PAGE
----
Sonographic investigation of the temporomandibular joint in patients with juvenile idiopathic arthritis: A pilot study
Article first published online: 28 FEB 2007
Copyright © 2007 by the American College of Rheumatology
Arthritis Care & Research
Volume 57, Issue 2, pages 213–218, 15 March 2007
How to Cite
Jank, S., Haase, S., Strobl, H., Michels, H., Häfner, R., Missmann, M., Bodner, G., Mur, E. and Schroeder, D. (2007), Sonographic investigation of the temporomandibular joint in patients with juvenile idiopathic arthritis: A pilot study. Arthritis & Rheumatism, 57: 213–218. doi: 10.1002/art.22533
- Issue published online: 28 FEB 2007
- Article first published online: 28 FEB 2007
- Manuscript Accepted: 21 JUN 2006
- Manuscript Received: 31 JUL 2005
- Temporomandibular joint;
- Juvenile idiopathic arthritis;
To evaluate whether there are any correlations between the clinical parameters of temporomandibular joint (TMJ) arthritis and pathologic ultrasound (US) findings of the TMJ in patients with juvenile idiopathic arthritis (JIA).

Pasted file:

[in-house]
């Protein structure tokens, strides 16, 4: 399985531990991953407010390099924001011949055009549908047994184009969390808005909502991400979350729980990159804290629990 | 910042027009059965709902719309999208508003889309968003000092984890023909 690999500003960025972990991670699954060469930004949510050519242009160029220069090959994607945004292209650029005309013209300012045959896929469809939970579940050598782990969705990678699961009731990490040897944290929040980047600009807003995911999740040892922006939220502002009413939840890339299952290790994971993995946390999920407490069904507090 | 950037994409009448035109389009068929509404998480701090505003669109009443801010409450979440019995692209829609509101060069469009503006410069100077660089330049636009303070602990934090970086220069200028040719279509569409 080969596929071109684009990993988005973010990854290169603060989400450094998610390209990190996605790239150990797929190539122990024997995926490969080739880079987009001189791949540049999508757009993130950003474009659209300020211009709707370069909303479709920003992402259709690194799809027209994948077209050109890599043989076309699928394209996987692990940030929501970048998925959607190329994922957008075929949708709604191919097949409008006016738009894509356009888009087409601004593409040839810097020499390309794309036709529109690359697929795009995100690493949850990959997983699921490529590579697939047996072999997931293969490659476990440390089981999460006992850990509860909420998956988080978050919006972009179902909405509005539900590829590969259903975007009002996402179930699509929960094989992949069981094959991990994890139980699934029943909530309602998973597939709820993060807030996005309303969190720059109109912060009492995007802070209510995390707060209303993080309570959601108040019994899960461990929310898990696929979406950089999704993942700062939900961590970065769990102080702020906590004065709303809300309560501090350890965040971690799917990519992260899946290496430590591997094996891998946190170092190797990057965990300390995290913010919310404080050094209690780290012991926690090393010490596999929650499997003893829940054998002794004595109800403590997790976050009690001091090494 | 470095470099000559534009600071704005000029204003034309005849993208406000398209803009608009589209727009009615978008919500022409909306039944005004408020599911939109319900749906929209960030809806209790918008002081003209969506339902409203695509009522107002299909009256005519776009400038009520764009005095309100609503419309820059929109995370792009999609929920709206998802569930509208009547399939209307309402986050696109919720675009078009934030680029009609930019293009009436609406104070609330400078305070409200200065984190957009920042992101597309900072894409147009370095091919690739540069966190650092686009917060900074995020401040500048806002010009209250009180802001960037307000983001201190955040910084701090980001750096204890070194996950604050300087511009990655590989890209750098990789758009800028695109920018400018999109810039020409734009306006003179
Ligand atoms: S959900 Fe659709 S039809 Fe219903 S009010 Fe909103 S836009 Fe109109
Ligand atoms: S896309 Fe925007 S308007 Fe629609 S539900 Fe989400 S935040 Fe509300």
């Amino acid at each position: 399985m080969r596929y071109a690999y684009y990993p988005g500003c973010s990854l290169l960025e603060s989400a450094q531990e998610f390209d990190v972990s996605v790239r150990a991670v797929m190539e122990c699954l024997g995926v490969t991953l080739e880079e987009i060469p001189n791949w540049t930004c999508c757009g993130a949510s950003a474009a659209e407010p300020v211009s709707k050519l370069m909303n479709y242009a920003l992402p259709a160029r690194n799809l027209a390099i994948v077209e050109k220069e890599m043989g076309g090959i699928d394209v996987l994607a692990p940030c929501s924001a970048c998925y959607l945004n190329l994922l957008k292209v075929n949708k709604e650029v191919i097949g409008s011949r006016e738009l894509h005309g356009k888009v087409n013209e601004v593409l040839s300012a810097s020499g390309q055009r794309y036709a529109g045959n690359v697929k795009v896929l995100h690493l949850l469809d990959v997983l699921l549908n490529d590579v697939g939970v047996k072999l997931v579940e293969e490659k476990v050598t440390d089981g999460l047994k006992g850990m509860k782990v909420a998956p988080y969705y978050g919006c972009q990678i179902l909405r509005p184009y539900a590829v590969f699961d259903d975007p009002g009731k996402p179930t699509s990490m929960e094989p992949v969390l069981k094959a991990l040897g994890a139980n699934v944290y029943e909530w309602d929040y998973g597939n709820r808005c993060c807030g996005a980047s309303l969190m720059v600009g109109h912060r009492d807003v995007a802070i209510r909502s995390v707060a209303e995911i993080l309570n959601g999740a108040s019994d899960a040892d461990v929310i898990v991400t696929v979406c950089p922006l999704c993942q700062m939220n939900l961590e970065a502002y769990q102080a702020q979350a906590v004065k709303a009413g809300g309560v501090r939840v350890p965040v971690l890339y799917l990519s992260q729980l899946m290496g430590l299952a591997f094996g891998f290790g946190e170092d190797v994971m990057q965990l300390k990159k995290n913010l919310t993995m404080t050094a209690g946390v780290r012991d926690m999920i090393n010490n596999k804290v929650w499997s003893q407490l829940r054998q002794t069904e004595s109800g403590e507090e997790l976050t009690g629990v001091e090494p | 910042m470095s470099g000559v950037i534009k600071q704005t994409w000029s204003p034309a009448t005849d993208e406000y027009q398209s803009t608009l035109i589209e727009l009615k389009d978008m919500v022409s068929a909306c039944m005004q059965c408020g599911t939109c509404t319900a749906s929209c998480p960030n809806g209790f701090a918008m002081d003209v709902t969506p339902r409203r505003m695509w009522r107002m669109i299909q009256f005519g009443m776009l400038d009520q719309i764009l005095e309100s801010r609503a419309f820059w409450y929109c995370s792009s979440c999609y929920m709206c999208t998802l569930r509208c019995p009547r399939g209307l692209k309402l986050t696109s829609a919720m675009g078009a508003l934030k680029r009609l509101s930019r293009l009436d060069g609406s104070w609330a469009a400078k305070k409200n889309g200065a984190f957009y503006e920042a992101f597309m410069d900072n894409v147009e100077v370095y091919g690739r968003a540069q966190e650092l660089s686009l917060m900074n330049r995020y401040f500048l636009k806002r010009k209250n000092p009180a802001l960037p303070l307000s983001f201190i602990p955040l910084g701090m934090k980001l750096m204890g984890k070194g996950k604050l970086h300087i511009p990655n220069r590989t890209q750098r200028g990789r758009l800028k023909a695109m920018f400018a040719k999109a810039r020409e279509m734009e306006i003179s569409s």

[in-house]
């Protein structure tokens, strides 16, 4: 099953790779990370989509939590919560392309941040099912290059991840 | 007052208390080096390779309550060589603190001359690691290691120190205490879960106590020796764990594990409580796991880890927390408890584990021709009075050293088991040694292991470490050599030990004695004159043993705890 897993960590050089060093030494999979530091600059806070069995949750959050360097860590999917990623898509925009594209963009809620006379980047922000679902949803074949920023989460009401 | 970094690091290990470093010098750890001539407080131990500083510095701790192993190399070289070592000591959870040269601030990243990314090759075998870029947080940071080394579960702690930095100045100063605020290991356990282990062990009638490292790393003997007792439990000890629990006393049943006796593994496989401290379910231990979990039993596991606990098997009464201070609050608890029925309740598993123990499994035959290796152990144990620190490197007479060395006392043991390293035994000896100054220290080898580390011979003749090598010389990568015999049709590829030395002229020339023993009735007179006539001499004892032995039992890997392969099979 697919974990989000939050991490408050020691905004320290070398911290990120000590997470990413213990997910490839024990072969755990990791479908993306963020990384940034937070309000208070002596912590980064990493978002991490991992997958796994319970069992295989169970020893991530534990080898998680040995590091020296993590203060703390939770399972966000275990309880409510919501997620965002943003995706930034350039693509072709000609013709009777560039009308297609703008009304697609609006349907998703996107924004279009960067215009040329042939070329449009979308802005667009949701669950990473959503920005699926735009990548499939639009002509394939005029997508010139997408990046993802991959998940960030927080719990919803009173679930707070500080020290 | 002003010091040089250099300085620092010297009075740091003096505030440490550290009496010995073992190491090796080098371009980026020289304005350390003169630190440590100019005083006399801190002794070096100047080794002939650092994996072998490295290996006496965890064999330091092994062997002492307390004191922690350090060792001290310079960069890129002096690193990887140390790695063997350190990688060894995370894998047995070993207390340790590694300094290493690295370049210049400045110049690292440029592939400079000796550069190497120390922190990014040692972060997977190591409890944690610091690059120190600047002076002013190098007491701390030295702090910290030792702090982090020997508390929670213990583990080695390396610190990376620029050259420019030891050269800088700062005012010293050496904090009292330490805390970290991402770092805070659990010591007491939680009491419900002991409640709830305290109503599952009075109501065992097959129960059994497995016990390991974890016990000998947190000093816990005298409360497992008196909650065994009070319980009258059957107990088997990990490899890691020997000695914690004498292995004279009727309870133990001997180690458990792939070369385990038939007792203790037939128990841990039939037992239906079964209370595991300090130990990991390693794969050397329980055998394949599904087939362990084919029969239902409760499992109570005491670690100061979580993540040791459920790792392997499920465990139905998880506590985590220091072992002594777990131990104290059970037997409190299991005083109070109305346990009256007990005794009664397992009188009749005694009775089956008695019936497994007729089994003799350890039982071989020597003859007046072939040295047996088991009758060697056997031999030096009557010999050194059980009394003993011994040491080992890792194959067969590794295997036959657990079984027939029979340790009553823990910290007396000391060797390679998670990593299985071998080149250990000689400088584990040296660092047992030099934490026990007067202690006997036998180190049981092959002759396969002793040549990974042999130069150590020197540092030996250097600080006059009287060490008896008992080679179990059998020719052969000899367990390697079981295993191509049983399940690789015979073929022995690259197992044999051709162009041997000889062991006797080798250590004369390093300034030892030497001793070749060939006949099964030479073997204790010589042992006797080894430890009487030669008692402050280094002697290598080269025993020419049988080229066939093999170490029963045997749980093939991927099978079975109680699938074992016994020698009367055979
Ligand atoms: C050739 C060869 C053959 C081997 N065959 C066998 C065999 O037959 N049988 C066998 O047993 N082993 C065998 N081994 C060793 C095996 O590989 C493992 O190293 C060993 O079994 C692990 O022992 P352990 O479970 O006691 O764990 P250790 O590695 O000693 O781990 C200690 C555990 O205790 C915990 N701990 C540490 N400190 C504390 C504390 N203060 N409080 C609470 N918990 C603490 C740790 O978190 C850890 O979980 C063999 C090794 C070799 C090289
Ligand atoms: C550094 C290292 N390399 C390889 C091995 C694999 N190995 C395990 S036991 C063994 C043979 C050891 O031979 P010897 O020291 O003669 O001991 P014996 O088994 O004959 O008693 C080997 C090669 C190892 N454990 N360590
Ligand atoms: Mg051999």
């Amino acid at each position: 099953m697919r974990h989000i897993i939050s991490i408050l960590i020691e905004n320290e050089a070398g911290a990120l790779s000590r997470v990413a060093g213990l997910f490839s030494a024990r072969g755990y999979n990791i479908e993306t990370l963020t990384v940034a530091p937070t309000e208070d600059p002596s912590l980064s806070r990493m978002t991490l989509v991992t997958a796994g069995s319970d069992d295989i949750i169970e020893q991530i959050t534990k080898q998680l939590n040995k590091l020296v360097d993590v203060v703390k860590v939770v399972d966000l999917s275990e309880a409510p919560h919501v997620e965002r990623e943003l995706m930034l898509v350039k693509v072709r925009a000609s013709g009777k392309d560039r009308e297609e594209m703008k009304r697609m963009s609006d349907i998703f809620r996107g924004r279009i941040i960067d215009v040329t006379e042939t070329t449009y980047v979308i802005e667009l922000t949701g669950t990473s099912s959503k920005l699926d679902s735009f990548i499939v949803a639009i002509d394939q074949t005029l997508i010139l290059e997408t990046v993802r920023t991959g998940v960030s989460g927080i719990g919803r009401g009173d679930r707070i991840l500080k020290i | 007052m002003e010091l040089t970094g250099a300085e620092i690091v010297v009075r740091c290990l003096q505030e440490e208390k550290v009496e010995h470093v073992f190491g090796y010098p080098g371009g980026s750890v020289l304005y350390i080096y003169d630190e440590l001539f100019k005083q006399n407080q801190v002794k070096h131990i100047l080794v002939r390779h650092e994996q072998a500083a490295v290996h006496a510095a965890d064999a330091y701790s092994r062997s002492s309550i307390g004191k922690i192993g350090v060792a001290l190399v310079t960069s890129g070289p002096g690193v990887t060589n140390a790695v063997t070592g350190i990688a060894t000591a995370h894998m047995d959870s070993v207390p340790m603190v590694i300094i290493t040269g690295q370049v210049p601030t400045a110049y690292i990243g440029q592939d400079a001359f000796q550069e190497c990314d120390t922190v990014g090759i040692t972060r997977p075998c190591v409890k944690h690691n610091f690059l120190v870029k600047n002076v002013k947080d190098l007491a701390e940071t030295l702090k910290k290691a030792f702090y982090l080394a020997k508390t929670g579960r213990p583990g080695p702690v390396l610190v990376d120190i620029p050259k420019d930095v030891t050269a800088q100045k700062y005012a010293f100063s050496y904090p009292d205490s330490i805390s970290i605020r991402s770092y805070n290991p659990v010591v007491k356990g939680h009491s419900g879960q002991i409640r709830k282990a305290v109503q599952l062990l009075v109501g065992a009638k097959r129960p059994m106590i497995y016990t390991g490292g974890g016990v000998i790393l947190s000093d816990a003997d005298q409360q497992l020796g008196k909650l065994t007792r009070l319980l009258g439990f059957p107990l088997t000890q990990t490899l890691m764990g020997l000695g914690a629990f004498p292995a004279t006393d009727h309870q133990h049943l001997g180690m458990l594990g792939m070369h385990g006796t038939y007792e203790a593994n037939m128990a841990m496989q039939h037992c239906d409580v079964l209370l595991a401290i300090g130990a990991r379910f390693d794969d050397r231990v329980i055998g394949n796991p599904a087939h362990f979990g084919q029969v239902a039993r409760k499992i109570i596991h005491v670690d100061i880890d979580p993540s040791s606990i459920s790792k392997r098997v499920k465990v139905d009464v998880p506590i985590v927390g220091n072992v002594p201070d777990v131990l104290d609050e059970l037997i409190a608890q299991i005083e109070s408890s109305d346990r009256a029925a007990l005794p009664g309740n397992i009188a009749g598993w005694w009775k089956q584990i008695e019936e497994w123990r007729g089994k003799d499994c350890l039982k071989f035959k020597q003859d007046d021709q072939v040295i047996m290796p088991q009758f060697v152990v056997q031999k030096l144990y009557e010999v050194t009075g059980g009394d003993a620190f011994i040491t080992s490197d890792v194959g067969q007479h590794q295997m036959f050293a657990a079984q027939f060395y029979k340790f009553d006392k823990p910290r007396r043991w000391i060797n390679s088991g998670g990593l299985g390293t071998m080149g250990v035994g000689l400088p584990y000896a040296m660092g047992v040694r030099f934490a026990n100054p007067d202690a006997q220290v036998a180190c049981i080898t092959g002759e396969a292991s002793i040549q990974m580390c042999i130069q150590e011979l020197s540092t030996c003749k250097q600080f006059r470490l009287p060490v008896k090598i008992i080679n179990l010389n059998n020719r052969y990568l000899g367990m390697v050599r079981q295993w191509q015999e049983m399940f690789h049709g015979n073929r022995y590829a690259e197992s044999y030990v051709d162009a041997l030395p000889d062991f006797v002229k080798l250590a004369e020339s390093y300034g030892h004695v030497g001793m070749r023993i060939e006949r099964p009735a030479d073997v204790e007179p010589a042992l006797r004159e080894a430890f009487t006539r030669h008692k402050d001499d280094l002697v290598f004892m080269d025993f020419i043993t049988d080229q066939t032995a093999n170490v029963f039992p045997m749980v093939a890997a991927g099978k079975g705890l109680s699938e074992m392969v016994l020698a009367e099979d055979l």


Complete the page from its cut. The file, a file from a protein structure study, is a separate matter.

We conducted prospective clinical and US investigations of the TMJs of 48 patients with JIA. The US investigation was performed by a 12-MHz high-resolution transducer, which was positioned parallel to the ramus of the mandible overlying the zygomatic arch in a closed-mouth position and maximum open-mouth position.
Patients with ≥5 peripheral affected joints showed significantly more sonographically diagnosed destructive changes in the TMJ than did patients with <5 affected joints. There was no significance between the number of affected peripheral joints and disc dislocation in the closed-mouth position. In the maximum open-mouth position, there was a significant correlation between the number of affected peripheral joints and disc dislocation. Patients with a JIA duration >23 months had a significantly higher rate of disc dislocation and destructive changes. Patients with a JIA duration >60 months had a significantly higher rate of destructive changes of the TMJ than patients with a disease duration <60 months, but no statistical significance was found concerning disc dislocation.
The significant correlation between pathologic sonographic findings, duration of JIA, and the number of affected peripheral joints make the technique interesting for use as a diagnostic screening method.